Workers dig at the derailment site in Lake Megantic - Date/Photographer unknown.
11 July 2013
Union Defends Engineer's Safety Record
Lake Megantic Quebec - The engineer at the center of questions about what led to the derailment and explosion of a crude-carrying train in Quebec over the weekend was a longtime railroad employee who had what union officials describe as an exemplary safety record.
The engineer's specific actions on Friday night, hours before the derailment, are a key part of the probe by law-enforcement and regulatory authorities. The Transportation Safety Board of Canada said it would review how brakes were set on the train as part of its investigation. Quebec police have said they have met with the engineer and other train company employees as part of their own probe. Police have opened a criminal investigation into the accident.
This week, the owner of the train accused the engineer of not following company procedure for setting the train's brakes. Edward Burkhardt, chairman of Rail World Inc., the parent of the train's operator, Montreal Maine & Atlantic Railway Inc., also accused the engineer of initially misleading the company about how he secured the train in the hours before it started rolling toward Lake Megantic. It derailed there, triggering a series of explosions that decimated a large section of the town.
At a news conference late Thursday, police said they had raised the official death toll to 24. Police have said all told, they believe there are about 50 people missing and presumed dead. Authorities also said they identified the first body, that of a 93-year-old woman.
The United Steelworkers union, which represents 75 MMA workers, said the company is using the engineer as a scapegoat, and defended his safety record over years of service at MMA. The union identified the engineer as Tom Harding, and said he had a "perfect" safety record.
He is "one of the company's best employees," said Guy Farrell, a local spokesman for the union.
A company spokesman denied MMA was using the engineer as a scapegoat.
Mr. Harding, who lives in Farnham, Quebec, couldn't be reached to comment.
Jarod Briggs, a former MMA engineer, described Mr. Harding as "a very good engineer, one of the better on the property." An MMA spokesman said he wasn't aware of any blemish on Mr. Harding's safety record.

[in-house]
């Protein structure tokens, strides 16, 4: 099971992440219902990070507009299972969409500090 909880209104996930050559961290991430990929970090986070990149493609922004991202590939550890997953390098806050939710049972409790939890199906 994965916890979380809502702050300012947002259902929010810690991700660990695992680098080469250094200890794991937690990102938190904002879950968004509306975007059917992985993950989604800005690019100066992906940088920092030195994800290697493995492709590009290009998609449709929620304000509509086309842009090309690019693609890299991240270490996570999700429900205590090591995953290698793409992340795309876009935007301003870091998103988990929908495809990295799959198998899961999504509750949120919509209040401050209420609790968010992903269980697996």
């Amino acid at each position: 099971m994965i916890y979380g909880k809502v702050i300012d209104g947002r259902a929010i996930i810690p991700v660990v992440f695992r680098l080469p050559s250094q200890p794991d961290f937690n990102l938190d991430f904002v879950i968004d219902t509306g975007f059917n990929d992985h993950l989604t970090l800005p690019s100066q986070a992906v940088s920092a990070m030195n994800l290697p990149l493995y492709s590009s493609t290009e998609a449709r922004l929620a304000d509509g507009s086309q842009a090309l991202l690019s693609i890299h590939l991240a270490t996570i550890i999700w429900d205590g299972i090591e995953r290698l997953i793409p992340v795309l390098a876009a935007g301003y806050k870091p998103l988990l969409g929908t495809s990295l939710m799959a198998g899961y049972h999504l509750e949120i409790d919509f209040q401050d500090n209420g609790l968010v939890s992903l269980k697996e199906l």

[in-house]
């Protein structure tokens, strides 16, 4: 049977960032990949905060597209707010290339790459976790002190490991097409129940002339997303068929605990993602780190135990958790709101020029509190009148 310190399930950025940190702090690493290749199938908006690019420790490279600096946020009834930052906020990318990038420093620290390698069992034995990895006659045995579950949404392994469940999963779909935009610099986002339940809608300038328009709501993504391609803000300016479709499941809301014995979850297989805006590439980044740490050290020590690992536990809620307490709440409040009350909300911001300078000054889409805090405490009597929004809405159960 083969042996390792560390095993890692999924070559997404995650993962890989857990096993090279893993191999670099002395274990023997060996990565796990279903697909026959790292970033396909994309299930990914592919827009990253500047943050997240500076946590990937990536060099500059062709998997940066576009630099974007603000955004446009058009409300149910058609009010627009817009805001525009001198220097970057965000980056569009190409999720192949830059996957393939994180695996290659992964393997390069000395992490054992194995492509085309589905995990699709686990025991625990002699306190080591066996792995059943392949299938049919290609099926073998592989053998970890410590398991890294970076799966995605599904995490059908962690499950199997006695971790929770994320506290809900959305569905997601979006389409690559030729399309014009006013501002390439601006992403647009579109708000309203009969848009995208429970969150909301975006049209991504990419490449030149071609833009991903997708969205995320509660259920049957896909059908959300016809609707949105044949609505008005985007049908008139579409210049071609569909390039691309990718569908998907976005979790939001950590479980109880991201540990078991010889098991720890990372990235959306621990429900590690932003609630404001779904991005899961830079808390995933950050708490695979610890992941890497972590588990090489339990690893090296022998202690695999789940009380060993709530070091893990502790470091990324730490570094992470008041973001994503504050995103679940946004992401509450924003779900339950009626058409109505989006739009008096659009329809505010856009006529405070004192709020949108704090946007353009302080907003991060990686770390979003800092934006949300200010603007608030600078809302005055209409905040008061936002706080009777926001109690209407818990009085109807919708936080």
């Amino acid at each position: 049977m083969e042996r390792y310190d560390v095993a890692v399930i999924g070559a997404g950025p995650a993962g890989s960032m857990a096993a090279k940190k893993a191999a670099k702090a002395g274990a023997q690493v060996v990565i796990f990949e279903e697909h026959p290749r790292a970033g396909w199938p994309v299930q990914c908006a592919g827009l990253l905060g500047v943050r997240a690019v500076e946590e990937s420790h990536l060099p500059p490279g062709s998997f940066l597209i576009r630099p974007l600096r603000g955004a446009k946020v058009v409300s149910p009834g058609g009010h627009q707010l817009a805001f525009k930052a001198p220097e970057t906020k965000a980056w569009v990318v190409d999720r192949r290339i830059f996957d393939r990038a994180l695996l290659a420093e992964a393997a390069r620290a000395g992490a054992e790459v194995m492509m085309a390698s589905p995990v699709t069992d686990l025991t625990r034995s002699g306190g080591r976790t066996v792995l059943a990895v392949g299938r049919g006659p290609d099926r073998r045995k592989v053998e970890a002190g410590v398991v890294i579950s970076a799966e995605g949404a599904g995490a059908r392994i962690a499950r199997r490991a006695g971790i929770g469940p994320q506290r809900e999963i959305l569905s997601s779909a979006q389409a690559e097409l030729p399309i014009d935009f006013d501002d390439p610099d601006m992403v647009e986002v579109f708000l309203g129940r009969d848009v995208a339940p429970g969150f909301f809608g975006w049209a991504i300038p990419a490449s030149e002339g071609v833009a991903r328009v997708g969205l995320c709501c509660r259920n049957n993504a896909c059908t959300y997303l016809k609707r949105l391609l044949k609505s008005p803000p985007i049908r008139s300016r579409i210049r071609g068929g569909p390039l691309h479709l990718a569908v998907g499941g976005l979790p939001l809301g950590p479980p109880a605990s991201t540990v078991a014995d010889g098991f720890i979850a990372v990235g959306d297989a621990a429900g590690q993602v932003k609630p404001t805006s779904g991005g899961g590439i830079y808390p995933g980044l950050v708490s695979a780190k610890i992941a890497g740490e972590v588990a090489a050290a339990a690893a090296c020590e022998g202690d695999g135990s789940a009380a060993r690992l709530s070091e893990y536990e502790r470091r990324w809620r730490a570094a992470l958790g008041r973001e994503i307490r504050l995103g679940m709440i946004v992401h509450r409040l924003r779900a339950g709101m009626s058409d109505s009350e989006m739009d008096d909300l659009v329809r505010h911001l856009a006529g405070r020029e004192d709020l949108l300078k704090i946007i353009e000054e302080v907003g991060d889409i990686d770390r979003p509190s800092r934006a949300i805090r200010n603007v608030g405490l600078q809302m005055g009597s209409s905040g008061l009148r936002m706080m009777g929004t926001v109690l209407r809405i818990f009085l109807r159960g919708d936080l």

Mr. Burkhardt had also previously said he thought the engineer was one of the company's best. In an interview this week, Mr. Burkhardt said one of the first questions he said he asked was, "What kind of guy was the engineer?" after being awakened at 5 a.m. Saturday by a call informing him of the crash. "They said, He's one of our best guys," Mr. Burkhardt said at the time.
Mr. Harding, who union officials said is in his early 50s, has been with MMA since Rail World bought the line in 2003. But he has worked for the railway under its previous owners since 1980, the union's Mr. Farrell said.
The company said the engineer showed bravery after the explosion, which woke him as he slept in a nearby hotel. The engineer borrowed a protective fire suit and after unhooking a pin that connects rail cars used a vehicle to pull nine crude-laden wagons away from the fire, a company spokesman said.
Editor's Note: There is conflicting data as to who actually pulled tank cars from the Lac Megantic fire.
The train's engineer parked the train outside of Lake Megantic late Friday night for a crew swap, heading to a nearby hotel. Later, firefighters were called to extinguish a fire aboard the locomotive. By turning off the locomotive, they disengaged the locomotive's air brake, investigators and the company said.
But that alone shouldn't have resulted in the train running away. Canadian regulation requires an operator to set enough hand brakes to keep a train from moving while stopped, regardless of any air brake. But it leaves the details to individual companies. An appropriate number would depend on the size of the train, its cargo, and the grade of the track.
Typically, operators conduct a "push-pull" test, powering the train forward and backward, to see if brakes hold. MMA said it doesn't know if the train's engineer performed that test.
Also unclear is whether MMA had a brake-setting policy in the first place. Mr. Burkhardt has said it did, but that he didn't know the specifics. The company hasn't disclosed its policy.
Ben Dummett and Carolyn King and Alistair MacDonald.